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No Sacred Cows  
Toby Young
Friday 24th July 2009

Review of Inglourious Basterds


First the good news. The cut of Inglourious Basterds Quentin Tarrantino unveiled at last night’s British premier was substantially different from the cut he took to Cannes. He’s taken out 12 minutes. Now for the bad news: he’s added another 17.

Inglourious Basterds has a few good things going for it, including a mesmerizing performance from Christoph Waltz as the chief baddie, but almost every scene goes on for too long. Tarantino still has a good sense of when to come in to a scene and when to come out; it’s the stuff in between that’s a problem. There are huge stretches of time in which nothing of significance happens -- it’s just a bunch of guys sitting around exchanging non-sequiturs. Tarantino has always been fond of these digressions and in Pulp Fiction he used them to great effect to build tension. Remember Samuel Jackson’s Biblical riffs before he unloads his gun? But here, they are simply too meandering to achieve the same result. In the opening scene, for instance, a German SS officer enters a French farmhouse where a family of Jews is being hidden beneath the floorboards and embarks on an interminable aria about the differences between various members of the animal kingdom and where they like to hold up. At first, you fear for the Jews’ lives, but after 20 minutes you want to scream: “Enough already. They’re under the floorboards.”

Tarantino’s propensity to stretch out each of the scenes in this way is symptomatic of a bigger problem which is that he appears to have lost all sense of what the audience wants to see. Inglourious Basterds is, according to Tarantino, his attempt to make a “guys on a mission” movie, but it doesn’t contain any of the scenes that make pictures like Where Eagles Dare and Guns of Naverone so entertaining.

For instance, he introduces a colourful cast of ne-er-do-wells in an apparent homage to The Dirty Dozen, but instead of redeeming themselves they are all killed off before they’ve had a chance to shine. In one scene, a beautiful double-agent (Diane Kruger in the Ingrid Pitt role) falls into the hands of the SS and you brace yourself for the inevitable rescue, but it never happens. Indeed, there’s scarcely a single act of heroism or derring-do in the film. I realise that Inglourious Basterds is supposed to be a pastiche of a “guys on a mission” movie, but you get the sense that Tarantino has ommitted all the guilty pleasures of the genre out of ignorance rather than design.

Perhaps a better word that "ignorance" would be “amnesia” because Tarantino certainly used to know how to give audiences pleasure. My favourite moment in Pulp Fiction is when Bruce Willis decides to rescue Ving Rhames from his sado-masochistic captors. As he descends the steps of the dungeon clutching the Samurai sword, my whole body was tingling with anticipatory glee. Once a director pulls off a trick like that -- has given you such exquisite pleasure -- you develop an attachment to him that borders on love and you’re prepared to cut him a lot of slack in the expectation that, one day, he’ll do it again. But Tarantino has failed to deliver over and over again and Inglourious Basterds, which would appear to be tailor made for the inclusion of such scenes, is no exception. Tarantino used to be able to make genre pictures that deconstructed a particular genre while simultaneously retaining its appeal. Now, he seems to be in the business of making B-movies that are denuded of all the things that make B-movies so much fun.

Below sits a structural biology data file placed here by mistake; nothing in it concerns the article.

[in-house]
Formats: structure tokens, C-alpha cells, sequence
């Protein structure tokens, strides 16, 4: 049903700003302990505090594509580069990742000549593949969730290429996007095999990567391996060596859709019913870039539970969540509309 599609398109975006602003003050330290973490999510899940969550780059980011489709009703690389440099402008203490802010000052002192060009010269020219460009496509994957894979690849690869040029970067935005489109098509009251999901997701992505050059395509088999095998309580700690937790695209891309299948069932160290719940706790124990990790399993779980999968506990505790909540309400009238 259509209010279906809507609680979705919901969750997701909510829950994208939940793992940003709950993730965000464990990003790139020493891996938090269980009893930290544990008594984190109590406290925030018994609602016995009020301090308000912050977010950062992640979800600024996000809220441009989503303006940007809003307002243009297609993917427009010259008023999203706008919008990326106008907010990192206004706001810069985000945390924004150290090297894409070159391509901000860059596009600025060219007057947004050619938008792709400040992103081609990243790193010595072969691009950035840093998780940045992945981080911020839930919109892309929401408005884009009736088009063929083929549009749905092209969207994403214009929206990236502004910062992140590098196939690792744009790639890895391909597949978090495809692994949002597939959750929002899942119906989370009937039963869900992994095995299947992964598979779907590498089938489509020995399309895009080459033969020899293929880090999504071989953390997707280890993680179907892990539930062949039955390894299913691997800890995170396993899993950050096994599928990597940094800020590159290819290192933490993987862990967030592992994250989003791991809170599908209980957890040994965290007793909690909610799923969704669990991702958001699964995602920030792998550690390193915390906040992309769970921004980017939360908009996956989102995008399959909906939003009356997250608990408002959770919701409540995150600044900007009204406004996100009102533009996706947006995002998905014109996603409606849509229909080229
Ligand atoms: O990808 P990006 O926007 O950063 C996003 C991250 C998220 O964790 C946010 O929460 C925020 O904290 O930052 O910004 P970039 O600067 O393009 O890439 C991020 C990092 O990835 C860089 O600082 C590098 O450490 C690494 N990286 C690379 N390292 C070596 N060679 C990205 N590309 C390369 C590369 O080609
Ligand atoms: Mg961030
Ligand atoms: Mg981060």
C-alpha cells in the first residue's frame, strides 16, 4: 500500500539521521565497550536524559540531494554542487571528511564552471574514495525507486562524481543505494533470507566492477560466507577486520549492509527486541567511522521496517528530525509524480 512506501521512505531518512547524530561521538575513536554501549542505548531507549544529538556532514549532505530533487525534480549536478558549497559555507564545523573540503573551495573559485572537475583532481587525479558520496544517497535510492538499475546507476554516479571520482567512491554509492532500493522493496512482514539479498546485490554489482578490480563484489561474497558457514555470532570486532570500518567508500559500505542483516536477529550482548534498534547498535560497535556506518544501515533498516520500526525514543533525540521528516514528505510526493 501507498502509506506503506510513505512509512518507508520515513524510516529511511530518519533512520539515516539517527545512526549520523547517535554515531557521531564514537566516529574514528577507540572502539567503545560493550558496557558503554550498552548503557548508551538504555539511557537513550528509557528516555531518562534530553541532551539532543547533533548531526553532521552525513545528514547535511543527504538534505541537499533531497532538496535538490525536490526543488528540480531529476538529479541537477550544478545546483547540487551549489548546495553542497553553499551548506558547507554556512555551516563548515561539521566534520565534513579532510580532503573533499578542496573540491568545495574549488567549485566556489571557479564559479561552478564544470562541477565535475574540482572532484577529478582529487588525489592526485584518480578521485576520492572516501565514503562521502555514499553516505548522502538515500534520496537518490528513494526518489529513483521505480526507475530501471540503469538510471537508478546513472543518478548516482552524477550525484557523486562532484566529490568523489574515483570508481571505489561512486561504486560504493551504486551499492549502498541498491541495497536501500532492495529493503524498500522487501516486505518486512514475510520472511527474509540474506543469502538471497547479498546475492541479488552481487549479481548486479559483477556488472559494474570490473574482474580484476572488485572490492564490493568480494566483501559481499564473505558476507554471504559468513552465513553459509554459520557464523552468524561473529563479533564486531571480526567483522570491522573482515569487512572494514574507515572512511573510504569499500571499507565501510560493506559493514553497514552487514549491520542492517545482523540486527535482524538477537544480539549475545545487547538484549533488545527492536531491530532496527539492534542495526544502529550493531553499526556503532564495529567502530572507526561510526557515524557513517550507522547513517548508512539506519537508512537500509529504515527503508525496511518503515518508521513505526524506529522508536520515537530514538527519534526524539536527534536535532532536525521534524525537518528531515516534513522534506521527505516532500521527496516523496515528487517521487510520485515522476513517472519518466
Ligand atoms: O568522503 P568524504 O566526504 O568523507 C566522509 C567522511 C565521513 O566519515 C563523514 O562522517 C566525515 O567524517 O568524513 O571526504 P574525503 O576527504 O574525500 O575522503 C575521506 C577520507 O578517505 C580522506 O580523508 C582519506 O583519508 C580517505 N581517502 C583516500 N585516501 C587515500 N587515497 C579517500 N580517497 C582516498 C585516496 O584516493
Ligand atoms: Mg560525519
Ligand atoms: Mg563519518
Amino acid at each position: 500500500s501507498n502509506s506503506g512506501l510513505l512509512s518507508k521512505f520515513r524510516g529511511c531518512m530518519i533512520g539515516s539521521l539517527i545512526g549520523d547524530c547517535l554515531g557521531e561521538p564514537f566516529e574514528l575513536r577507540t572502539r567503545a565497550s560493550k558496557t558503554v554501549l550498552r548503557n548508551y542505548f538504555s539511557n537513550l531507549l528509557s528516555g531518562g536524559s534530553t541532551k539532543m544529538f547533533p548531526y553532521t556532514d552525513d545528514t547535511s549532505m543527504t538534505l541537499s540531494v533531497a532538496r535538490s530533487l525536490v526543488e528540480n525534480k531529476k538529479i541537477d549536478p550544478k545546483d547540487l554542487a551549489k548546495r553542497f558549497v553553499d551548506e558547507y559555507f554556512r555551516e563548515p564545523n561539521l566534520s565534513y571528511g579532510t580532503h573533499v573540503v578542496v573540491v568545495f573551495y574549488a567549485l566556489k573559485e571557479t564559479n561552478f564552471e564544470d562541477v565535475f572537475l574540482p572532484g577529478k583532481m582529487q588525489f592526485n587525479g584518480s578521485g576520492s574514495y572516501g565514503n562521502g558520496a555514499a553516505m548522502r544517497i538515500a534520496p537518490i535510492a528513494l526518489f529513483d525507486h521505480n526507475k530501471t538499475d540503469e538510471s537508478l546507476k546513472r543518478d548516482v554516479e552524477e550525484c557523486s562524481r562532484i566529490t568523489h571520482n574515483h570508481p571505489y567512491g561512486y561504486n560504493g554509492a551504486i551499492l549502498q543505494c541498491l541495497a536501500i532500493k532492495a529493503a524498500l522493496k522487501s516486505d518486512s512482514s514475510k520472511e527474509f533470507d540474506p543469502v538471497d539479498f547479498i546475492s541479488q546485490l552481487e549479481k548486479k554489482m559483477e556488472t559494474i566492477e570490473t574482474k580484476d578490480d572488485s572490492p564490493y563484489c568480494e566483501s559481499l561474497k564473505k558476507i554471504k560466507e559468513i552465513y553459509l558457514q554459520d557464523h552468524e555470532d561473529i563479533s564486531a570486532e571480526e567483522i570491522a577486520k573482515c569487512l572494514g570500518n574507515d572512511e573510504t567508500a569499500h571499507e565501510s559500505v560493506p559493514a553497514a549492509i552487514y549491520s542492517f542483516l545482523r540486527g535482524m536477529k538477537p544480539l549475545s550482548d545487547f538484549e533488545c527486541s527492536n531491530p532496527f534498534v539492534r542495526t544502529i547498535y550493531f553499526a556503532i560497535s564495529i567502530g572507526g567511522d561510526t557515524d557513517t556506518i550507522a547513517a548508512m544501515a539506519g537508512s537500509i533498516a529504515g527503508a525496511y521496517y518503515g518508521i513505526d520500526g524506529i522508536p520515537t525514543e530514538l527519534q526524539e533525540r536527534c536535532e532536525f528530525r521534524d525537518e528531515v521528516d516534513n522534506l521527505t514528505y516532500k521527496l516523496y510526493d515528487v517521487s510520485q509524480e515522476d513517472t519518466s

Part of the problem is laziness. Constructing a really exciting story requires a degree of intellectual effort that Tarantino seems no longer willing to make. Indeed, Inglourious Basterds feels like a first draft he’s dashed off over a coke-fuelled weekend, rather than a film that has been in development for 10 years. The story is choc full of design flaws that even the most low level movie executive could pinpoint. The main thrust of the narrative concerns two plots to assassinate Hitler that are unfolding simultaneously and, as the film builds to a climax, Tarantino cuts back and forth between the two storylines. But the fact that there are two plots to assassinate Hitler, rather than just one, means there’s no tension. You think, “Well, if one fails, at least there’s a fallback.” Where's the suspense? It’s the opposite of double jeopardy -- it’s no jeopardy.

As so often with Tarantino’s recent pictures, I found myself constantly slapping my forehead and thinking, “Why didn’t someone tell him that this particular scene needs fixing?” So much of the film doesn’t work -- and could have been fixed so easily, either in development or in the cutting room -- you begin to wonder what the producers were doing. On IMDb, 16 different people are credited with “producing” Inglourious Basterds, but not one of them appears to have had the balls to take Quentin aside and give him a decent set of notes. Where’s Harvey Scissorhands when you need him?

Perhaps he’s scared of him. Tarantino was at the Odeon Leicester Square last night and introduced the picture in a suitably nutty, over-the-top way, screaming into the microphone and then hurling it to the floor like a missile. He seemed like a bona fide loon and I can only imagine the kind of tirade he’s capable of unleashing if anyone dares to contradict him. One of the striking things about Inglourious Basterd is that Tarantino still seems like such a confident director -- he clearly believes that all his hair-brained choices are 100 per cent correct. He’s lost the talent, but retained the swagger. A better name for this movie would be The Ego Has Landed.

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